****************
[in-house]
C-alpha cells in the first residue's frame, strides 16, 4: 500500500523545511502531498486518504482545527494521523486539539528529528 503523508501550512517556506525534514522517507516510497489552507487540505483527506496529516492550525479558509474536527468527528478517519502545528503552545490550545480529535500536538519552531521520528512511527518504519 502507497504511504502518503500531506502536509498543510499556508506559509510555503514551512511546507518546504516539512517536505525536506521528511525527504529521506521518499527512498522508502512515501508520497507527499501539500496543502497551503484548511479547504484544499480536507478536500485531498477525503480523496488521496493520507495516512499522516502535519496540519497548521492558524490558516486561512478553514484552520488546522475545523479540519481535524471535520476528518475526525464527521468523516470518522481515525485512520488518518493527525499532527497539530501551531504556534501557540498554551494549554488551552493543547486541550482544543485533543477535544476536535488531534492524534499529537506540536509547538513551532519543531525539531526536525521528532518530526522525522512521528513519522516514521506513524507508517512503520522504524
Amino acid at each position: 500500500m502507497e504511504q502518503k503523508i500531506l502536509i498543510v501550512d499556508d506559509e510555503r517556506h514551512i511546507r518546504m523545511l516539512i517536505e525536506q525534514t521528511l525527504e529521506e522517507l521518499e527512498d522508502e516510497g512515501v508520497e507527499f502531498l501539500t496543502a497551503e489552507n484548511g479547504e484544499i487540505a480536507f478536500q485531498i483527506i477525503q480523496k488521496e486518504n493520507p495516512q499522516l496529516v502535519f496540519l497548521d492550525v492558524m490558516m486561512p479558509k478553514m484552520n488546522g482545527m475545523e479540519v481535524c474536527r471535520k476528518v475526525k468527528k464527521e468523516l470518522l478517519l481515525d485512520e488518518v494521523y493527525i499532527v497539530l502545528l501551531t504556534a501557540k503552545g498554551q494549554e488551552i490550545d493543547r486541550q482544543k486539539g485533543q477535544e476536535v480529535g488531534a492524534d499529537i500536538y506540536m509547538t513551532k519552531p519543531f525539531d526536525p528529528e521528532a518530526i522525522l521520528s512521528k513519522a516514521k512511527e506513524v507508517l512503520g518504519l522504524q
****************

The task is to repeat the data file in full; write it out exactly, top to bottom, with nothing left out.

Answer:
[in-house]
C-alpha cells in the first residue's frame, strides 16, 4: 500500500523545511502531498486518504482545527494521523486539539528529528 503523508501550512517556506525534514522517507516510497489552507487540505483527506496529516492550525479558509474536527468527528478517519502545528503552545490550545480529535500536538519552531521520528512511527518504519 502507497504511504502518503500531506502536509498543510499556508506559509510555503514551512511546507518546504516539512517536505525536506521528511525527504529521506521518499527512498522508502512515501508520497507527499501539500496543502497551503484548511479547504484544499480536507478536500485531498477525503480523496488521496493520507495516512499522516502535519496540519497548521492558524490558516486561512478553514484552520488546522475545523479540519481535524471535520476528518475526525464527521468523516470518522481515525485512520488518518493527525499532527497539530501551531504556534501557540498554551494549554488551552493543547486541550482544543485533543477535544476536535488531534492524534499529537506540536509547538513551532519543531525539531526536525521528532518530526522525522512521528513519522516514521506513524507508517512503520522504524
Amino acid at each position: 500500500m502507497e504511504q502518503k503523508i500531506l502536509i498543510v501550512d499556508d506559509e510555503r517556506h514551512i511546507r518546504m523545511l516539512i517536505e525536506q525534514t521528511l525527504e529521506e522517507l521518499e527512498d522508502e516510497g512515501v508520497e507527499f502531498l501539500t496543502a497551503e489552507n484548511g479547504e484544499i487540505a480536507f478536500q485531498i483527506i477525503q480523496k488521496e486518504n493520507p495516512q499522516l496529516v502535519f496540519l497548521d492550525v492558524m490558516m486561512p479558509k478553514m484552520n488546522g482545527m475545523e479540519v481535524c474536527r471535520k476528518v475526525k468527528k464527521e468523516l470518522l478517519l481515525d485512520e488518518v494521523y493527525i499532527v497539530l502545528l501551531t504556534a501557540k503552545g498554551q494549554e488551552i490550545d493543547r486541550q482544543k486539539g485533543q477535544e476536535v480529535g488531534a492524534d499529537i500536538y506540536m509547538t513551532k519552531p519543531f525539531d526536525p528529528e521528532a518530526i522525522l521520528s512521528k513519522a516514521k512511527e506513524v507508517l512503520g518504519l522504524q